Long road to nationals well worth the wait for Chelsey Minter

Nine years after first playing for the Vikes, Minter is ready for the biggest games of her career

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Chelsey Minter
Ask Chelsey Minter if she ever thought she would get to wear a UVic Vikes jersey in a national championship, and the answer is a definite no.

“When I was here before, we would have never dreamt of going to nationals. Now it is in the palm of our hands and we are ready to upset some teams.”

Minter, a fifth-year prop, has been through it all in her Vikes career. From the lows of season long losing streaks to the highs of back-to-back berths at the national championships, Minter has seen the program mature into a contender, even if she was watching from afar for a while.

“Watching the team grow and build has been amazing, In the last three years there have been so many big steps to get this program to a level where it can contend with the other top teams in the nation,” said Minter.

The current success the Vikes are enjoying stands in stark contrast to her previous experience with the team. Minter competed in a Vikes jersey for the first time nine years ago in 2007. The team lost 29-5 and didn’t record a Canada West win until her third season of play.

Minter’s route to the national championship is a circuitous one. She was only able to play four years of her eligibility before a broken leg suffered while playing for the B.C. provincial team forced her to sit out her final season.

After graduation, Minter spent a few years travelling and working, all while playing as much rugby as possible.

Deciding to go back to school to upgrade some courses with a plan of entering the education program, the stars aligned for both Minter and the Vikes.

“After I had registered it kind of clicked that we were hosting nationals and I had a year of eligibility left,” said Minter.

“It worked out perfect to come back this year.”

The differences in the team in her second spell with UVic are more than just the ones reflected in the standings.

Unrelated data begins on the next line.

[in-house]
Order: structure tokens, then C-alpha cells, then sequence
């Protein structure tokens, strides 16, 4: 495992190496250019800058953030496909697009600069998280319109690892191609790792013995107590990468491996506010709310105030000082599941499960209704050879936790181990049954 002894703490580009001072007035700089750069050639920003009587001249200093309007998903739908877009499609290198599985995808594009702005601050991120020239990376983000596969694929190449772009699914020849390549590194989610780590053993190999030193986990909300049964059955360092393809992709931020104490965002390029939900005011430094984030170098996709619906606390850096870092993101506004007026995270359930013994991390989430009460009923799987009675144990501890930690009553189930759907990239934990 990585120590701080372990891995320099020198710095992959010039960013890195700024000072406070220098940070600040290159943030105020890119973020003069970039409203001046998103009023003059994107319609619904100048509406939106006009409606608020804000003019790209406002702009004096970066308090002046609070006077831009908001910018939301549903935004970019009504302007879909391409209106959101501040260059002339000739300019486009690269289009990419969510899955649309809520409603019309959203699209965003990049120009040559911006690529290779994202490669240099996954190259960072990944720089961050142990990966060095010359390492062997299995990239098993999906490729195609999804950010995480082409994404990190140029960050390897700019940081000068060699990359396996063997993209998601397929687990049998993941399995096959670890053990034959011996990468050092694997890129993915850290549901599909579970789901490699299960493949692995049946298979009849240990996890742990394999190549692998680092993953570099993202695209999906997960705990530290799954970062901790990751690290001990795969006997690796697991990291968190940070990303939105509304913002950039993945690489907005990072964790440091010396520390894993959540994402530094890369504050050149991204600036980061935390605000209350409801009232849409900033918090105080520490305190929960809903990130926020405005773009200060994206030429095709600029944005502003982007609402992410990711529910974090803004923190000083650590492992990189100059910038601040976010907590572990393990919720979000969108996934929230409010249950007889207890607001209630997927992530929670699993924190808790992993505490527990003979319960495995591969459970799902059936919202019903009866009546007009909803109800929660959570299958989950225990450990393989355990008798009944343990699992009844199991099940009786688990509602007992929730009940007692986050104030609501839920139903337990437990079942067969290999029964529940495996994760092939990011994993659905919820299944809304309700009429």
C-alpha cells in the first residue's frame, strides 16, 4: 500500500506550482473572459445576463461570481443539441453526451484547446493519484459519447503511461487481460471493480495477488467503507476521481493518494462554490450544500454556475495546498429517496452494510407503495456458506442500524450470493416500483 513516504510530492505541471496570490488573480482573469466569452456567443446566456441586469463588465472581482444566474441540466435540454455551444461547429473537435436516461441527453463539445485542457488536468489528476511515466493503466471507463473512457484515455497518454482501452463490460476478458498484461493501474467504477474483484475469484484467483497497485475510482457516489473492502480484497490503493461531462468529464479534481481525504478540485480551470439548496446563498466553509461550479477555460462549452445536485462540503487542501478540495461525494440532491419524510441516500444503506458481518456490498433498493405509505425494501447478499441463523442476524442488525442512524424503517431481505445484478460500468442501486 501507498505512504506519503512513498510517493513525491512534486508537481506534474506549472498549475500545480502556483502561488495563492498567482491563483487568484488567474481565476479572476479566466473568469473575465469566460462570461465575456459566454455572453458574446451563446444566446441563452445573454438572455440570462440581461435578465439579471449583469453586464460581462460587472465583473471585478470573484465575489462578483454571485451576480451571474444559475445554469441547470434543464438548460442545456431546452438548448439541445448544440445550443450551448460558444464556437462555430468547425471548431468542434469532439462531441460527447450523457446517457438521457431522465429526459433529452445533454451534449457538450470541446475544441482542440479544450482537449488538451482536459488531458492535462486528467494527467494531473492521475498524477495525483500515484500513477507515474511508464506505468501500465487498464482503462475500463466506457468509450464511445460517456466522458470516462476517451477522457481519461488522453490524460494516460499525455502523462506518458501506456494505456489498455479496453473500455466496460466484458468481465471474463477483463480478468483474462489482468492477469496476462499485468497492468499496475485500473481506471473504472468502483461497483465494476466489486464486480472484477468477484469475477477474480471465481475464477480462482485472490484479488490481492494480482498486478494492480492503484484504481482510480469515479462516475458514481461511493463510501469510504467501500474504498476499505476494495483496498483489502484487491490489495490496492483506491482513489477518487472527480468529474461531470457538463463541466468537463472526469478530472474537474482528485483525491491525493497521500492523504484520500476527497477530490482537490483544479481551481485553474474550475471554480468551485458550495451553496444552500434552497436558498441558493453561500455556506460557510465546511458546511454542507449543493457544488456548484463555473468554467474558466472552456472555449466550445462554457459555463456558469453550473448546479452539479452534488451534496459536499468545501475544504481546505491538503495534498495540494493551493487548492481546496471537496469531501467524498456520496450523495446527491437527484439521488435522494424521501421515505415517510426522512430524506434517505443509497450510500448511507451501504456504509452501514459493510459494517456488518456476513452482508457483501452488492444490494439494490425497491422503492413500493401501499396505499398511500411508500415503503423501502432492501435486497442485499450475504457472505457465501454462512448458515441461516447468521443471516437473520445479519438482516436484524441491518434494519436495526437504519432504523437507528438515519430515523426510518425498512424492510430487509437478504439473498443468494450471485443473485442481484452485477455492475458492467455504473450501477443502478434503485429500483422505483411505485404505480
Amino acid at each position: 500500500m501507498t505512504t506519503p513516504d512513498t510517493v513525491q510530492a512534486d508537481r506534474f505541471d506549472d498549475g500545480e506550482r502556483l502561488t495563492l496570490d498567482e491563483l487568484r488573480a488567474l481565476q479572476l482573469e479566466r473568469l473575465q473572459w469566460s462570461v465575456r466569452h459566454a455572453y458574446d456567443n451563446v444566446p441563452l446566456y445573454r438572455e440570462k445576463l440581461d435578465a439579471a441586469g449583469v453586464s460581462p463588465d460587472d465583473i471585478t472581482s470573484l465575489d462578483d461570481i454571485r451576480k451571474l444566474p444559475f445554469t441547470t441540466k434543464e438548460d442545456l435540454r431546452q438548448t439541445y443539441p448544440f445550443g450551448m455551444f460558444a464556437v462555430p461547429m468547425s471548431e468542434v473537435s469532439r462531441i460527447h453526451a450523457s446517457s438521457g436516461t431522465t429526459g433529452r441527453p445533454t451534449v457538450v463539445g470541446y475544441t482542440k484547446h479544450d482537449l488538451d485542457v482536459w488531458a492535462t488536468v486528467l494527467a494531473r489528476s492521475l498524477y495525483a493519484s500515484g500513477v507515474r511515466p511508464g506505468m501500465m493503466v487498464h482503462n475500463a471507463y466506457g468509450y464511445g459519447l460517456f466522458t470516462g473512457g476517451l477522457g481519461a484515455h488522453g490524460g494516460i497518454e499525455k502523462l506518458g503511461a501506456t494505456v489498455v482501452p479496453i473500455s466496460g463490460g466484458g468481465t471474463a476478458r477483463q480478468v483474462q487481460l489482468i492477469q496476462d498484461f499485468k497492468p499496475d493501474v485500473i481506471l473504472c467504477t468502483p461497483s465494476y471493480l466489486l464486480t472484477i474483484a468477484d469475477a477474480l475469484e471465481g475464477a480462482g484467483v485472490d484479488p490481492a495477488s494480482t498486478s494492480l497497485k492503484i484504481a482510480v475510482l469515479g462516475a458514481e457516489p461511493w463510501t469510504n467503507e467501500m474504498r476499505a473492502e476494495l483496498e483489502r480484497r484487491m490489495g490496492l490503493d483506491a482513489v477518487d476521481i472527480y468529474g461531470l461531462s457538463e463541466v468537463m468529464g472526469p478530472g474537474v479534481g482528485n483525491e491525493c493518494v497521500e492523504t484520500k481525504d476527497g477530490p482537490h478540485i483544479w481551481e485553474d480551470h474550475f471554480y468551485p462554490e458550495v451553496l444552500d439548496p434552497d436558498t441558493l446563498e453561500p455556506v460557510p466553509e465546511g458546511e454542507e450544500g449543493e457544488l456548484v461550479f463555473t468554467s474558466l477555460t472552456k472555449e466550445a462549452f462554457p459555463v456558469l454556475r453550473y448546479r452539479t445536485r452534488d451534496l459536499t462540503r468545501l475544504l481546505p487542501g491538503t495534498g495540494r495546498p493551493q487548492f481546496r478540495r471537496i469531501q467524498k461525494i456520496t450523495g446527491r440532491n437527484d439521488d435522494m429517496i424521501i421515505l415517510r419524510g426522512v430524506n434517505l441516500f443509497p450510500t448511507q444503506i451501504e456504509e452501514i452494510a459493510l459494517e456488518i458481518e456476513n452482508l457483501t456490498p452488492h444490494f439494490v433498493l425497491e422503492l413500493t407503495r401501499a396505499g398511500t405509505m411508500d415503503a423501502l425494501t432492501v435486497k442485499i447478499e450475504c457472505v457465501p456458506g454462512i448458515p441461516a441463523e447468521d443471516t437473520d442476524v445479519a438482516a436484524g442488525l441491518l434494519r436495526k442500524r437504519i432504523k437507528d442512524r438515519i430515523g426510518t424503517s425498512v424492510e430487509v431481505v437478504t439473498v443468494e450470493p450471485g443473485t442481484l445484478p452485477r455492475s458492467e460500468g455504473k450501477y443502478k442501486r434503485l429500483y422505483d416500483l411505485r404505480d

“My first four years were good. We had great coaching and were pushed really hard, but now we have strength and conditioning coaches as well as specialist coaches that are able to come in and work with us,” said Minter.

“The resources that we have and the work rate that the girls have outside of training are completely different.”

The extra resources and the work put in by the team led to success, and Minter and her teammates are willing to do whatever it takes to make sure that success continues.

“The drive now to continue winning for the school and for ourselves is so different. It’s infectious. It just keeps raising the teams efforts and expectations.”

The differences between the last time she played university rugby and today can’t just be found in the Vikes though. Minter herself, has grown both on and off the field.

“I’m a lot more mature and even-keeled. I have national level aspirations that I am being helped to pursue because the team pushes me in every training session. I’m also a lot more appreciative of the school and what’s it’s offering outside of rugby,” said Minter.

As a prop, Minter is a key cog in the Vikes establishing a physical presence on the field. Her work up front allows more room for her teammates to manoeuvre and her strong work in scrums has proven invaluable to the Vikes this year.

“Chelsey is a physical player. She plays with a lot of heart and intensity,” said Vikes head coachBrittany Waters.

“She is game fit and has a high work rate, which allows to her to get around the field and be involved in a lot of the play.

With the Vikes preparing to host nationals on November 3-6, the energy around the team is at an all-time high. In Minter, the team has at least one player that is just happy to have the opportunity to compete at the highest level of university rugby in Canada.

“To be able to come back and play is a really special gift that I wouldn’t have thought was possible.

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